They say charity begins at home and no one seems to have taken this adage more literally than our very own United Kingdom-based songstress, Lorraine Lionheart. Notwithstanding her eleven years living in the UK, and a little trace of the British accent, she looks every bit the true identity of a young inspired African woman who knows exactly what she wants and how to get it.
Lionheart, an orphan herself, is in the country to raise money for two orphanages, the Botswana Orphan Project and Windows of Hope, through her music.
“I wanted to do a show in Botswana and after setting the date having everything in place, I still felt something was missing. It did not feel right to come here, make money and go back.”
She says that was when she decided to do it for charity.
“I was specific that I wanted to assist a charity organisation that deals with orphans and street kids purely because I am an orphan myself,” she says.
Lionheart hopes her coming from a poor background in Hukuntsi and doing well for herself, will inspire a lot of young orphans to know that even without conventional parental guidance and love, they can still achieve their dreams.
Lionheart, who describes her music as ‘world fusion’, says she only discovered she wanted to sing for a living four years ago.
She left Botswana in 2003 to study Performing Arts but says she could not finish her studies due to life circumstances.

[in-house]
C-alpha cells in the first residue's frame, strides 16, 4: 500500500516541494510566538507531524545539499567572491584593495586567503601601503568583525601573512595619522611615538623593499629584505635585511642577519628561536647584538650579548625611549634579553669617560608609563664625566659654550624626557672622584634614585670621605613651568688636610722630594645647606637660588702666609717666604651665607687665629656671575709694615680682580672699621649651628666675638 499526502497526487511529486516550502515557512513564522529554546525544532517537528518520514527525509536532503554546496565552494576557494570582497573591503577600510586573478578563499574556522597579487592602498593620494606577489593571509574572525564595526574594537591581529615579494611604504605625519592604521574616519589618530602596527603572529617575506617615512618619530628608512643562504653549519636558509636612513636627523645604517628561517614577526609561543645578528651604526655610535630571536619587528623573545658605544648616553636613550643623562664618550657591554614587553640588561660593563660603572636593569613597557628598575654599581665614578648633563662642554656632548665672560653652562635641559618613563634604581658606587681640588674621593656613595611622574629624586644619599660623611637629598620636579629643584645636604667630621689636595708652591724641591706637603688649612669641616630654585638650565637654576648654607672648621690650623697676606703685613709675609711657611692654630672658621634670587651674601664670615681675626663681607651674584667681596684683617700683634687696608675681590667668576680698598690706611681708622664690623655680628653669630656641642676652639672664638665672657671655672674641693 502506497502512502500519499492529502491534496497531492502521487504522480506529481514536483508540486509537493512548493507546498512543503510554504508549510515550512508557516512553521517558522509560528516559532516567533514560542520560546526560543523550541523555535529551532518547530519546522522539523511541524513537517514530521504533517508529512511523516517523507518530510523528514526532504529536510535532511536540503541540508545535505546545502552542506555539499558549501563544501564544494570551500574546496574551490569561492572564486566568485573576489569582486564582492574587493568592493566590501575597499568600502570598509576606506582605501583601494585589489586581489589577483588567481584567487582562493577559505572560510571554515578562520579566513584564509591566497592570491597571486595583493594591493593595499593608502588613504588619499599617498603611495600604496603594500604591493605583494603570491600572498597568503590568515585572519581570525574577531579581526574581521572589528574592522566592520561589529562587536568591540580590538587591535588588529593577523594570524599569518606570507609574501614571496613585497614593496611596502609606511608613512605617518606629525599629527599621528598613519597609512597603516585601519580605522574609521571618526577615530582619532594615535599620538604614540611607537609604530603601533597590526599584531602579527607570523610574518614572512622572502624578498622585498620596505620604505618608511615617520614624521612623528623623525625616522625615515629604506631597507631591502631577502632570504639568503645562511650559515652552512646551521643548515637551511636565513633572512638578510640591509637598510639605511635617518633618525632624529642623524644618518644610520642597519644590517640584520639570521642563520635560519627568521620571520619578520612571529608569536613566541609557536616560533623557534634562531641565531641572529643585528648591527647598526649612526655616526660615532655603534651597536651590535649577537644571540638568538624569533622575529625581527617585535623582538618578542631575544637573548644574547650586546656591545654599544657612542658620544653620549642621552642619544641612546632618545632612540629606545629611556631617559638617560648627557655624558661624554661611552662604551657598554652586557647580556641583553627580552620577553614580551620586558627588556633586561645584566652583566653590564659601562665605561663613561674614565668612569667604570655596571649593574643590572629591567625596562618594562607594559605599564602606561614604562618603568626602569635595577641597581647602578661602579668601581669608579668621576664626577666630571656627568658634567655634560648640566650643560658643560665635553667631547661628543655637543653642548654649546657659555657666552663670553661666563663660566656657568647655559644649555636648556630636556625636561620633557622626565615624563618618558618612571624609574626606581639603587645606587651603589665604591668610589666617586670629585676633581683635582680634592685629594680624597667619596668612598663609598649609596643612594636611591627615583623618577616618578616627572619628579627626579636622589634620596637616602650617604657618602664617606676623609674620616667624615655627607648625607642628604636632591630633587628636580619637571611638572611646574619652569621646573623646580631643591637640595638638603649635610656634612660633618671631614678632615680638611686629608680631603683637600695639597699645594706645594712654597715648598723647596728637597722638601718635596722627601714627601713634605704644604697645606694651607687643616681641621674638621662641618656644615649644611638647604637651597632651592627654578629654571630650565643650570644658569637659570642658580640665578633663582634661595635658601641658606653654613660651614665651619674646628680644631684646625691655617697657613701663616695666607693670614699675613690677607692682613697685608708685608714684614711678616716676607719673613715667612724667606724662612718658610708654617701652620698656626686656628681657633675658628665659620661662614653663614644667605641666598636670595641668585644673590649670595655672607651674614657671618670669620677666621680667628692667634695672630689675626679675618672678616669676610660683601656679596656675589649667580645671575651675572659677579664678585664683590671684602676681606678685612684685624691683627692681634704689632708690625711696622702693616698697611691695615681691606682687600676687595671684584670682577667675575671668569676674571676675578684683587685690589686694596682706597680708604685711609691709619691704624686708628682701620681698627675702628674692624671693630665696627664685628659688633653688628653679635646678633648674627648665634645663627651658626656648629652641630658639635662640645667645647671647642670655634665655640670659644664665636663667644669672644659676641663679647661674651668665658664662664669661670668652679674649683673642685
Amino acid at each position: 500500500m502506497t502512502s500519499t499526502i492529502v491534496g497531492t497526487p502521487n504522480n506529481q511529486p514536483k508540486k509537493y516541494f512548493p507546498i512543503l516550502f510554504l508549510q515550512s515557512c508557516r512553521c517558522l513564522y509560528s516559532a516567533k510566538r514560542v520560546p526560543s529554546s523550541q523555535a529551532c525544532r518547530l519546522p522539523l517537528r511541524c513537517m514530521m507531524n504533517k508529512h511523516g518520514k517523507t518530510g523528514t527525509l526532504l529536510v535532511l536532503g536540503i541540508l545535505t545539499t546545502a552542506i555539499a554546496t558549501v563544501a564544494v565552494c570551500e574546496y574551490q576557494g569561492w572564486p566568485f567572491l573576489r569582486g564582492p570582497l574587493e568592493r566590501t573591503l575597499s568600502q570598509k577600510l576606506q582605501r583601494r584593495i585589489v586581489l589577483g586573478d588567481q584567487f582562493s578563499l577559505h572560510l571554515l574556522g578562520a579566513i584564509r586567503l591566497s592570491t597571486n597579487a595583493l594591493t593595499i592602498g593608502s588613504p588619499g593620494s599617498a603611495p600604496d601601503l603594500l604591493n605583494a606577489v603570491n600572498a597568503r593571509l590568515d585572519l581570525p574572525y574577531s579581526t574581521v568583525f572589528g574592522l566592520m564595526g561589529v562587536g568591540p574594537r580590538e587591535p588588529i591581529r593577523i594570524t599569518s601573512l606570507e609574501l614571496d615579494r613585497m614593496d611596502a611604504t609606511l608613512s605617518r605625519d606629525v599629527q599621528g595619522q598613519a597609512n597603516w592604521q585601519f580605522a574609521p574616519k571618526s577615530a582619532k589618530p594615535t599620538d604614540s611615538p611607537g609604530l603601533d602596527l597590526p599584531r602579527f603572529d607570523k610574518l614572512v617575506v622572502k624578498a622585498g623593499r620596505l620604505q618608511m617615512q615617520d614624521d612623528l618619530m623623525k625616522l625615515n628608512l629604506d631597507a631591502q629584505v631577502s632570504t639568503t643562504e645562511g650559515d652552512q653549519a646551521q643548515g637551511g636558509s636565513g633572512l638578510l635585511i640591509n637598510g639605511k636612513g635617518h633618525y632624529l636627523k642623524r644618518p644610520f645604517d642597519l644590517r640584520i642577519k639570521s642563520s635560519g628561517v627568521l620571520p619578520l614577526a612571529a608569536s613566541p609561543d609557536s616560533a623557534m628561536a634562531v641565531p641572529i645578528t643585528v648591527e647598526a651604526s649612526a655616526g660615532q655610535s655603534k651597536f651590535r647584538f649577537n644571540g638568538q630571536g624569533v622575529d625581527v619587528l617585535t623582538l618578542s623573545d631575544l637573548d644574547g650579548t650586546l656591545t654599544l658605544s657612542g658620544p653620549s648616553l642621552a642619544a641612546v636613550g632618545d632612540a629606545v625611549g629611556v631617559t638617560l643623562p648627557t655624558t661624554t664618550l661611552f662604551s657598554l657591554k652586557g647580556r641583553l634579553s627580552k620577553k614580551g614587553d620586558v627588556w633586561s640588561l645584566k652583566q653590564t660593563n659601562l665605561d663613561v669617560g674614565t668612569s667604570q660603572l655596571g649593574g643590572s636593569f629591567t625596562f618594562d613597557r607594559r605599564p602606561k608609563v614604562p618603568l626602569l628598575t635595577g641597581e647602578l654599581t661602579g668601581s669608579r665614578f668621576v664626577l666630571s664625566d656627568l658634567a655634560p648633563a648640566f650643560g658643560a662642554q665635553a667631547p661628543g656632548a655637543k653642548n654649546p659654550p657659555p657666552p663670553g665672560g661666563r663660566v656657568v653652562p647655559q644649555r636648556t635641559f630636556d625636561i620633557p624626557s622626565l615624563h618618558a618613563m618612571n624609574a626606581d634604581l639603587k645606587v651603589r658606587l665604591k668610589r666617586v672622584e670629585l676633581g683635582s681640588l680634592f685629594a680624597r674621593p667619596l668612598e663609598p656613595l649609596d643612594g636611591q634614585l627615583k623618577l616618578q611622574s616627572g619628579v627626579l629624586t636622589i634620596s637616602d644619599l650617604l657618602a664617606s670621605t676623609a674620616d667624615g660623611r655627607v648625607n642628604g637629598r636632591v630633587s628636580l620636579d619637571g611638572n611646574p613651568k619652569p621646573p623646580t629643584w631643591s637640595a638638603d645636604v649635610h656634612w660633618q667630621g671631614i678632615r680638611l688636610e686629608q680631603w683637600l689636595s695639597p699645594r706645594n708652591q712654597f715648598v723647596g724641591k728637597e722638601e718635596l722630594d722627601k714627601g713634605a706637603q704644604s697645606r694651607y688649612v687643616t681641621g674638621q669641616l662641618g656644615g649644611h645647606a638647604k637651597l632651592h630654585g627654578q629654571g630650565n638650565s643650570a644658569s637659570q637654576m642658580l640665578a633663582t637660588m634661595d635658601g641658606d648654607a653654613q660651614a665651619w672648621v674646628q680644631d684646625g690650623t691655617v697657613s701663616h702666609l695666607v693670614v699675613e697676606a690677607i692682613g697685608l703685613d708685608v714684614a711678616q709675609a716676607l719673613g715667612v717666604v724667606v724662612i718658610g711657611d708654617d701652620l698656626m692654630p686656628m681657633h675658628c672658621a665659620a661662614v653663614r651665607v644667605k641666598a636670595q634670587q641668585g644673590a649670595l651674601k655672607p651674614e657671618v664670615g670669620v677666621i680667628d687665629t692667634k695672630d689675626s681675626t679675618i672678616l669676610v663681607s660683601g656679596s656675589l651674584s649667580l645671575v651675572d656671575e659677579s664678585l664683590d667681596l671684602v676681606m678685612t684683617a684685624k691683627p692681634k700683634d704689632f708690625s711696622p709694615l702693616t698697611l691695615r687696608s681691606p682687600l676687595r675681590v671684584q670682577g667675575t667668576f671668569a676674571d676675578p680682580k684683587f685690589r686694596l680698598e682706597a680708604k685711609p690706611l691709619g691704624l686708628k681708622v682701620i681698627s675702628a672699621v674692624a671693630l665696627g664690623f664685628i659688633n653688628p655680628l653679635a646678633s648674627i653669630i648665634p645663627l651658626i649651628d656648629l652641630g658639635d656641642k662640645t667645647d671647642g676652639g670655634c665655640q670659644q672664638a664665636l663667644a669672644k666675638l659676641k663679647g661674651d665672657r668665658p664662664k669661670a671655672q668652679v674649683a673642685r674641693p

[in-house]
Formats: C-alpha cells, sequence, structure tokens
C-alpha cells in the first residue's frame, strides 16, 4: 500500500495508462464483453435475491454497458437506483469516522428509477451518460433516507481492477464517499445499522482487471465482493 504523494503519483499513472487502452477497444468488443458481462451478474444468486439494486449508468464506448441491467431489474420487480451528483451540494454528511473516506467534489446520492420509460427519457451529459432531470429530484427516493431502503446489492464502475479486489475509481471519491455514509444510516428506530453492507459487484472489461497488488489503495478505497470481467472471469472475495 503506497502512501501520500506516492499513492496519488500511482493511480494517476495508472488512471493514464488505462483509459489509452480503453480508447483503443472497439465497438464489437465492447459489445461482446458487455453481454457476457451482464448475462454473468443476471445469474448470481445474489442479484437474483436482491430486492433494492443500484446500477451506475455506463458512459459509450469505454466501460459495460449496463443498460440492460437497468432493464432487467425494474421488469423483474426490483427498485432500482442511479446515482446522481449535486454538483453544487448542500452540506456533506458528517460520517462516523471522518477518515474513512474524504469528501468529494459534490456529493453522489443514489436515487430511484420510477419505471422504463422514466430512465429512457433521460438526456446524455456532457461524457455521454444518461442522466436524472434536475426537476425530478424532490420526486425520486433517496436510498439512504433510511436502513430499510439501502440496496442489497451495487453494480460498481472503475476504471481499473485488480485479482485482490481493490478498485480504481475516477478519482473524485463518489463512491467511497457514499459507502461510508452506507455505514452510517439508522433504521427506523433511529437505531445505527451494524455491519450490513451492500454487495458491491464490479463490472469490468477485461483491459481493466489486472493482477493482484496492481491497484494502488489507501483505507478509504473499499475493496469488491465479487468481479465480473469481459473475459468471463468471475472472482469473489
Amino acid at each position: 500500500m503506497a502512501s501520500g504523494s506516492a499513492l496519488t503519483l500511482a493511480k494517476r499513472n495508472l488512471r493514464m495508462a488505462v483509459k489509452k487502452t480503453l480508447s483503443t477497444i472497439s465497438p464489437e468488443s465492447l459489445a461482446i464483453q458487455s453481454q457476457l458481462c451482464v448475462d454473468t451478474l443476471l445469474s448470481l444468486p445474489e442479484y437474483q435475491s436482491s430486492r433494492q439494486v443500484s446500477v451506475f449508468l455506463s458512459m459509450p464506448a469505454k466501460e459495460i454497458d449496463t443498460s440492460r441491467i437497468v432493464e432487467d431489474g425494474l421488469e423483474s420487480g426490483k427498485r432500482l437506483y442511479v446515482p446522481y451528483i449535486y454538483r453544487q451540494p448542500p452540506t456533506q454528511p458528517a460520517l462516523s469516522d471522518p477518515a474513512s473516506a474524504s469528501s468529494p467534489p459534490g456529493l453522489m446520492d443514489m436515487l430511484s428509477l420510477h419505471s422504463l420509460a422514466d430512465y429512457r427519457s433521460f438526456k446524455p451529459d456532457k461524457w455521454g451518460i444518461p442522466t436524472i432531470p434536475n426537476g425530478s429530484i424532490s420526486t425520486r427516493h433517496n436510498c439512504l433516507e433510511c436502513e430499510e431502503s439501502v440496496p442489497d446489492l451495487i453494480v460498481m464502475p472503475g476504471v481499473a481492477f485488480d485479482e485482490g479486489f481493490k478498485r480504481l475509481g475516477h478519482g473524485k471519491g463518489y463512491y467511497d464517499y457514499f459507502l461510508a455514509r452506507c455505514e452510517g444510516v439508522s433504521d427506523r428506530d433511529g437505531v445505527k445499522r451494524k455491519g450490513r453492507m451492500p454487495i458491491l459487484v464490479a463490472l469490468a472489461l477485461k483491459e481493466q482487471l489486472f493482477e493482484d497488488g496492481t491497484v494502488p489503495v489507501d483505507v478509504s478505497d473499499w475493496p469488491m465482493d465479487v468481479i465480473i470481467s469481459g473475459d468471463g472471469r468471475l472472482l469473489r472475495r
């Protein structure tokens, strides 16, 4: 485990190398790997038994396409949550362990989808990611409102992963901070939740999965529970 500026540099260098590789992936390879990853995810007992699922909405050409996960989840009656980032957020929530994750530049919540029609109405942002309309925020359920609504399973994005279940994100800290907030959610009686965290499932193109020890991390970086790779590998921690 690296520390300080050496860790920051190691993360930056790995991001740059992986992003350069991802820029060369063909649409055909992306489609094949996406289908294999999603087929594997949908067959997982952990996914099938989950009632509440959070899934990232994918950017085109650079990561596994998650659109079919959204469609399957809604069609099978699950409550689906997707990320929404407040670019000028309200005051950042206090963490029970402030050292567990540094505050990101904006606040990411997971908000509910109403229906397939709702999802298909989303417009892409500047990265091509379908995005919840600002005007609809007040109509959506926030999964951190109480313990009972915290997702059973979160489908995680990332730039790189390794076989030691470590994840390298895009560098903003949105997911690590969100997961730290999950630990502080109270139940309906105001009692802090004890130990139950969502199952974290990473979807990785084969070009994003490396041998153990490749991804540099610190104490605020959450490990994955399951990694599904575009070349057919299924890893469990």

Born and bred in Kgalagadi, she credits Basarwa culture as having influenced her direction in music.
“As part of living amongst Basarwa I got to develop a great appreciation for music and a much deeper concept of using music as a form of healing; I use elements of their music in my songs and it just feels like home,” she says. “Like every other child growing up I have tried to emulate mainstream pop icons but I never could sound like anyone of them and, as I matured, both as a person and a musician, I started to appreciate my own sound and the fact that it is alright to sound different.”
But Lionheart admits it was not until people started appreciating her music that she felt she was doing something right. One of her beautiful singles, About a Girl, was inspired by a traditional Setswana folk song, ‘Mmangwane’, which she had used as an opening at a couple of shows. The beautiful tale, coupled with the African inspired beat, will resonate with many Batswana.
The other song, Smile, was dedicated to her eighty-six-year old grandmother and she says she will only perform it once, at the charity concert, and never again.
“The only reason I am going to perform it at the concert is because she will be there,” Lionheart says.
She mentions American legends, the late singer/songwriter Johnny Cash and Paul Simon as some of her influences. She once shared the stage with local jazz maestro, Banjo Mosele in Oslo, Norway, and says she will also be performing with Vee in the UK in September as part of the Independence Day celebrations.
Lorraine Lionheart, real name Lorraine Thomas, will be performing at Westwood International School (Gaborone) on Saturday August 31st and the proceeds will go to charity.